The buzz is that the Democratic Party of Texas is pushing an unusual choice to run for the U.S. Senate with the encouragement of the national party - that of Richardo Sanchez. Why Sanchez? Well, according to Senator Patty Murray, Sanchez is Hispanic. Isn't that all you need in a candidate? It is if you are a shallow and polarizing Democrat. Murray loves her some stereotypes.
During a briefing with reporters last week, Democratic Senate Campaign Committee chair Patty Murray of Washington teased that the party may have a top-tier recruit in the Lone Star State. She listed Texas among her "6 for 12," places where Democrats planned to target Republican-held seats.
"General Sanchez has spent his entire life serving our country, and there's no question he would be a strong candidate if he decides to continue to serve his country in the U.S. Senate," DSCC spokesman Matt Canter said in a statement Monday. "He's exactly the kind of independent leader who can win in Texas."
Asked why the party included the solidly-Republican state on its early target list, Murray offered: "Two word response: changing demographics." New Census data shows that the Hispanic population jumped 42% in Texas from 2000 to 2010. They now account for 38% of the state’s population.
Murray, like the rest of the Democrats, are going hot and heavy after the rising tide of Hispanic voters. Especially in Texas, the numbers of Hispanics is growing. Texas is, however, a strongly red state and there is little hope for Democrats. Yet. Plus, Hispanics are realizing that they are a naturally conservative people who just very well may lean Republican in their voting habits.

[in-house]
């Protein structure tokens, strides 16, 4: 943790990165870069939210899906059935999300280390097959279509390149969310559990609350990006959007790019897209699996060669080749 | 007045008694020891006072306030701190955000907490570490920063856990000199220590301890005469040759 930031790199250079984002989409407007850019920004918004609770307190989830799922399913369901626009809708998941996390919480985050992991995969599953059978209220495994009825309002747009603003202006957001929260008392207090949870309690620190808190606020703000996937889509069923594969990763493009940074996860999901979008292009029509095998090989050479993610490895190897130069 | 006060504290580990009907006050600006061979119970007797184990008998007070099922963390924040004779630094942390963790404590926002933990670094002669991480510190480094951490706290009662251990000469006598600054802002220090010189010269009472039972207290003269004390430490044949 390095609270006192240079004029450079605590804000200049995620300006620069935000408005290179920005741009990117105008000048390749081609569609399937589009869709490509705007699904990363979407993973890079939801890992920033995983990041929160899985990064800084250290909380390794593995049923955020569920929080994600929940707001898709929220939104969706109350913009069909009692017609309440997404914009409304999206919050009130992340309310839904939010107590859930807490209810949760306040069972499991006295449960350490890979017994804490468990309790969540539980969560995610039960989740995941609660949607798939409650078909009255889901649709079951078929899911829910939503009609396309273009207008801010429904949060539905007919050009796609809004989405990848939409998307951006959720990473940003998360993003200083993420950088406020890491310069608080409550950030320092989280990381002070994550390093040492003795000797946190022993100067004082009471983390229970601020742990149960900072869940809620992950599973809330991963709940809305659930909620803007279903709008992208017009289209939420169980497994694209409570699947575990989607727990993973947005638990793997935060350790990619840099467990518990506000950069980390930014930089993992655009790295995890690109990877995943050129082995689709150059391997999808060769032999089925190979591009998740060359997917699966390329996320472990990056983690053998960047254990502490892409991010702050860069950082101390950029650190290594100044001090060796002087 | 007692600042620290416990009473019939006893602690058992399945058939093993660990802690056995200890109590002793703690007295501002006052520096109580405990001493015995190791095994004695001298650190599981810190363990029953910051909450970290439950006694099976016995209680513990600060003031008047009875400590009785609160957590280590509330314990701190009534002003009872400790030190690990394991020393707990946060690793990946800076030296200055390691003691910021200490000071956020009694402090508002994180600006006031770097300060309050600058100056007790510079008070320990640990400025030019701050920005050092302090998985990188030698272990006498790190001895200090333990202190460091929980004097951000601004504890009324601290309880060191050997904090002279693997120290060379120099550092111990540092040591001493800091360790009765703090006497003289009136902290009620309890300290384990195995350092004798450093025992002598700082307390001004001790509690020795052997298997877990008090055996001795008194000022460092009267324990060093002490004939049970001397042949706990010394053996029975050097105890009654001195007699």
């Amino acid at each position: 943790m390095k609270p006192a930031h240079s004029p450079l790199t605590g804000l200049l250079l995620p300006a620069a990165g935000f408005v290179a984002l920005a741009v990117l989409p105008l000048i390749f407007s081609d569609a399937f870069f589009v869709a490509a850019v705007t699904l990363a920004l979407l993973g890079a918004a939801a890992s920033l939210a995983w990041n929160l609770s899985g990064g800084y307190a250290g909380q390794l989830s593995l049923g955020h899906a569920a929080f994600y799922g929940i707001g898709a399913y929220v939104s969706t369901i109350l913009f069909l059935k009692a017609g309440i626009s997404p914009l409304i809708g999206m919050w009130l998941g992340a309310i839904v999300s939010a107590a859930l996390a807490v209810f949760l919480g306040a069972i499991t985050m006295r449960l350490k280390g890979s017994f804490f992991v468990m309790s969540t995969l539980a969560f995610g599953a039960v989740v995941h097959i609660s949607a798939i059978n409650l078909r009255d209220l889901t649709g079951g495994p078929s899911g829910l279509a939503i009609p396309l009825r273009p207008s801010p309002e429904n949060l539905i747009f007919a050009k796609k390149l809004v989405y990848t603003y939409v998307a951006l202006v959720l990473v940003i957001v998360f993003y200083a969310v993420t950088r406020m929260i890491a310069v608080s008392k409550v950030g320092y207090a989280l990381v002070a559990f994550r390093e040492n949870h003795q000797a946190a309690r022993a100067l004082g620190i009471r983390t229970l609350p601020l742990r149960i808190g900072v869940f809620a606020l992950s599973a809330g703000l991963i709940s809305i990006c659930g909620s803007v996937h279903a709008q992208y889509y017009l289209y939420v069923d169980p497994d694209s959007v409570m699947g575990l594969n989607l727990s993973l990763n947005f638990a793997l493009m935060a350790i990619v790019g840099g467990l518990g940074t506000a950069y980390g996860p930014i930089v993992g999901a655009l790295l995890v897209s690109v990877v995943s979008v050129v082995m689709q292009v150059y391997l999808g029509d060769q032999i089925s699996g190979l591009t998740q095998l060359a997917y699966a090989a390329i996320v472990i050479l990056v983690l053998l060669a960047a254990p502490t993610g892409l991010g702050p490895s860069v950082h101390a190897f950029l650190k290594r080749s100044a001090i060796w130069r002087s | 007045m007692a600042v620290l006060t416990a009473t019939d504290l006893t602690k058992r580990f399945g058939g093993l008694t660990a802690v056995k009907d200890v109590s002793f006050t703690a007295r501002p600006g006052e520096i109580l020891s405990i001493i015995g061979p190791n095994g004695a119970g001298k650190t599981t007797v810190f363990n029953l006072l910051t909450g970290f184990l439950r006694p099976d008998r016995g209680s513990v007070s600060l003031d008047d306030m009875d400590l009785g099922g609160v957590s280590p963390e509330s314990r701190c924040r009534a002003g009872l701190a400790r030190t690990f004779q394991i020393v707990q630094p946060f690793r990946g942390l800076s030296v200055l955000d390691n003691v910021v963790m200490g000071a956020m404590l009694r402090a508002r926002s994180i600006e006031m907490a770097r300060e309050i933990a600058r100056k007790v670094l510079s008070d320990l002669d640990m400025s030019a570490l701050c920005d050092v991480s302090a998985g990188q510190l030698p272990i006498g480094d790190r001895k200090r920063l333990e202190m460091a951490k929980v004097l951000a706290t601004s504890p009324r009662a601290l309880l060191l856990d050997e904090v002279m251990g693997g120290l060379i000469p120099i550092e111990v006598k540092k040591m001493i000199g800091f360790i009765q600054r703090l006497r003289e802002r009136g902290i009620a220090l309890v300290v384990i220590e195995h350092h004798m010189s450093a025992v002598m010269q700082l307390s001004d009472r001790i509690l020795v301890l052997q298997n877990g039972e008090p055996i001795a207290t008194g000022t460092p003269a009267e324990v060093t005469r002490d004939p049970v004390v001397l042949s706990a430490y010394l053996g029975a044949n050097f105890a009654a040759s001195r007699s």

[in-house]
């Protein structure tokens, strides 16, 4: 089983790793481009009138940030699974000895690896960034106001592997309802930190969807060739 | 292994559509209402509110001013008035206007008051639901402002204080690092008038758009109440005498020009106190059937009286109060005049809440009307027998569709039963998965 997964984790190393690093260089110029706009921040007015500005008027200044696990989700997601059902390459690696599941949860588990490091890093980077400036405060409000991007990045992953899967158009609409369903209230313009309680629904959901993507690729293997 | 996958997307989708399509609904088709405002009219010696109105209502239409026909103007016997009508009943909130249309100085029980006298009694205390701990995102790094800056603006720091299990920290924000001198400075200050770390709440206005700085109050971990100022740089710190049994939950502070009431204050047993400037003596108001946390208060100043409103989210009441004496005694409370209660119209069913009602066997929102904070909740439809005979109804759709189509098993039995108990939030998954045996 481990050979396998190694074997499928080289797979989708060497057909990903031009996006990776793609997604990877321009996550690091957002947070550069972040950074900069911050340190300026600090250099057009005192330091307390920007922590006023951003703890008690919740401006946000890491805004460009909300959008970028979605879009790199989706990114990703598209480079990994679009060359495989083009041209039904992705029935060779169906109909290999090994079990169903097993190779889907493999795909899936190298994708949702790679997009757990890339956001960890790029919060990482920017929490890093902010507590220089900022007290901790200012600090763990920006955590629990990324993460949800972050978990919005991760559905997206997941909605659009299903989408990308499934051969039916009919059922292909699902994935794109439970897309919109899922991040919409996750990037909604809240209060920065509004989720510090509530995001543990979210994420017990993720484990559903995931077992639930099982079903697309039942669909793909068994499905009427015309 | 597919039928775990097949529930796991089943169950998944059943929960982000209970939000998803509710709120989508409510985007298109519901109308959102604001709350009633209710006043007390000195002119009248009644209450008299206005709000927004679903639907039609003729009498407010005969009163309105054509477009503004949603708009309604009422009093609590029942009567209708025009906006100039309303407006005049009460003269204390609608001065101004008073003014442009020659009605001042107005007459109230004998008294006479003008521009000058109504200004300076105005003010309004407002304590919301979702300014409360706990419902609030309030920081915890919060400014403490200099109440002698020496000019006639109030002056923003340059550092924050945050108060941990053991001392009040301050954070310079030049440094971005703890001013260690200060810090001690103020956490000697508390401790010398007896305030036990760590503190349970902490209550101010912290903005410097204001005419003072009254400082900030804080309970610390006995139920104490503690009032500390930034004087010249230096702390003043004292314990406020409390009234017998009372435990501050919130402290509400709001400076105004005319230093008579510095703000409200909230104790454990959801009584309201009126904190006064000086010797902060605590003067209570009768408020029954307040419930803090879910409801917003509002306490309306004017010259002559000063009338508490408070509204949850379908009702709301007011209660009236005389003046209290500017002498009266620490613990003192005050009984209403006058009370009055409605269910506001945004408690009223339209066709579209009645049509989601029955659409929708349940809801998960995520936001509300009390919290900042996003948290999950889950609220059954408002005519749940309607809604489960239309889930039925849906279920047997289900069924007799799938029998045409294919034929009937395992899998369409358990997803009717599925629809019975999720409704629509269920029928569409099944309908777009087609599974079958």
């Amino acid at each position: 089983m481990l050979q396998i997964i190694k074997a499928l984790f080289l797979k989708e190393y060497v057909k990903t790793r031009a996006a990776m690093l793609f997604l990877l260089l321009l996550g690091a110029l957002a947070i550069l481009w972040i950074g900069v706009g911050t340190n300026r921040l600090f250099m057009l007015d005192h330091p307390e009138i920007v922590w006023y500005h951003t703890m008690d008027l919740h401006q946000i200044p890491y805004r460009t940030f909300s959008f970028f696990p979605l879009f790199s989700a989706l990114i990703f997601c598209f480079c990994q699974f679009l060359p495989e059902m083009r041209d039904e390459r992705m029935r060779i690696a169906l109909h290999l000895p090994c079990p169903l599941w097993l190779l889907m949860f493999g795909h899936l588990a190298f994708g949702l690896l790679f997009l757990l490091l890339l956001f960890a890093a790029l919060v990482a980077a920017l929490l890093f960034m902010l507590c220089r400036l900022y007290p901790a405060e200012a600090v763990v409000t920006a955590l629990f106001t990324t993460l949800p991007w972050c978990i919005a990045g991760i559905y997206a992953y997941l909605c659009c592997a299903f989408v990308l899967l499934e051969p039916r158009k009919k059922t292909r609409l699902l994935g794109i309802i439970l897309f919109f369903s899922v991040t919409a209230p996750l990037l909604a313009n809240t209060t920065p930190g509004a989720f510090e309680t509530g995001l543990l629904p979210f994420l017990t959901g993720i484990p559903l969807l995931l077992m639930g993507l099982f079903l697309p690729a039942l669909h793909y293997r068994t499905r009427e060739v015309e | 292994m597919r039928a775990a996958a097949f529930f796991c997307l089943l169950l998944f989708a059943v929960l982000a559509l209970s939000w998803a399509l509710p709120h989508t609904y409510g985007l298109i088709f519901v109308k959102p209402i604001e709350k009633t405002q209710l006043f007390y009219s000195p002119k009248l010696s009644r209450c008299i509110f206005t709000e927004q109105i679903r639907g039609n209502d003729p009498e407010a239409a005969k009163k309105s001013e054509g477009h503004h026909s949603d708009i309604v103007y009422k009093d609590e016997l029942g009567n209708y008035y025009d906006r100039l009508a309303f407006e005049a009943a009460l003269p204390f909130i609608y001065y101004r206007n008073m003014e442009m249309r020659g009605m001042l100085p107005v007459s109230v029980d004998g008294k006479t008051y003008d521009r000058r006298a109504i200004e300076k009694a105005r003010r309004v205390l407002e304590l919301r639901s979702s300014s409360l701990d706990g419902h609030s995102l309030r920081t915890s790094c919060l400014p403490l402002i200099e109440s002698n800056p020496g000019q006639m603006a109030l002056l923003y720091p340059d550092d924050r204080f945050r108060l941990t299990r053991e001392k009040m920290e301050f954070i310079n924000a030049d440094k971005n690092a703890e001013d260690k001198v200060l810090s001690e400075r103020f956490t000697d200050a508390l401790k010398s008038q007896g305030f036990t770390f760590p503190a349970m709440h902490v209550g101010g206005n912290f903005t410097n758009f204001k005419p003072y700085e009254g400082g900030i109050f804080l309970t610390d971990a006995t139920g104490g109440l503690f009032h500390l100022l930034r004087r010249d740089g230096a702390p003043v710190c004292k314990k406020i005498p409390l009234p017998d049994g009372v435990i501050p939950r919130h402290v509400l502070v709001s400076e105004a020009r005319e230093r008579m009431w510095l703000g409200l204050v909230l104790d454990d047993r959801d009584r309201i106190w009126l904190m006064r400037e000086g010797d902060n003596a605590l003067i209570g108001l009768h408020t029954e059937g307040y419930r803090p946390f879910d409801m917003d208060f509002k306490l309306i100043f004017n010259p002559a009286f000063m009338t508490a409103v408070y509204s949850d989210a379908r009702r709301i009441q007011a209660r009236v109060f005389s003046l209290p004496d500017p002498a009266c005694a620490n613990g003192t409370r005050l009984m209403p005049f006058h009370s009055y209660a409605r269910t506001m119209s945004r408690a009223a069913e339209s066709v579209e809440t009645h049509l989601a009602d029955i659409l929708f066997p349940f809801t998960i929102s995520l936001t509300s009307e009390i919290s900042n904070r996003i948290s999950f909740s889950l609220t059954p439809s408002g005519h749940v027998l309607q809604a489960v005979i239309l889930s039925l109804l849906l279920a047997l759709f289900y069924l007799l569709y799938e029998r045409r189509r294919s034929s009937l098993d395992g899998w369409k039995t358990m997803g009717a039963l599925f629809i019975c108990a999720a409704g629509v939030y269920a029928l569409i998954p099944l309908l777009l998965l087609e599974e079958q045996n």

The irony in the Sanchez pick is that his own party pressured former President Bush to deny him his 4th star as he retired from his military service. You may recognize the name as one who was involved in the disgraceful Abu Gharib story during the early Iraq war days. Sanchez was the commanding officer, the top general in Iraq, during that episode and the Democrats pressed hard for Sanchez to be punished.
An Inspector General report largely cleared Sanchez of wrongdoing, but he wrote in his own 2008 book that he was denied a fourth star in part because "Senate Democrats were intentionally putting pressure" on the Bush administration "not to send my nomination forward."
Texas has a very strong roster of candidates running for the seat in the U.S. Senate. Upon Senator Kay Bailey Hutchison's announced retirement the flood gates opened and the leading candidate, Ted Cruz, would likely to be Sanchez's opponent. That would prove to be a great race for Texas political observers.
Run, Richardo, run!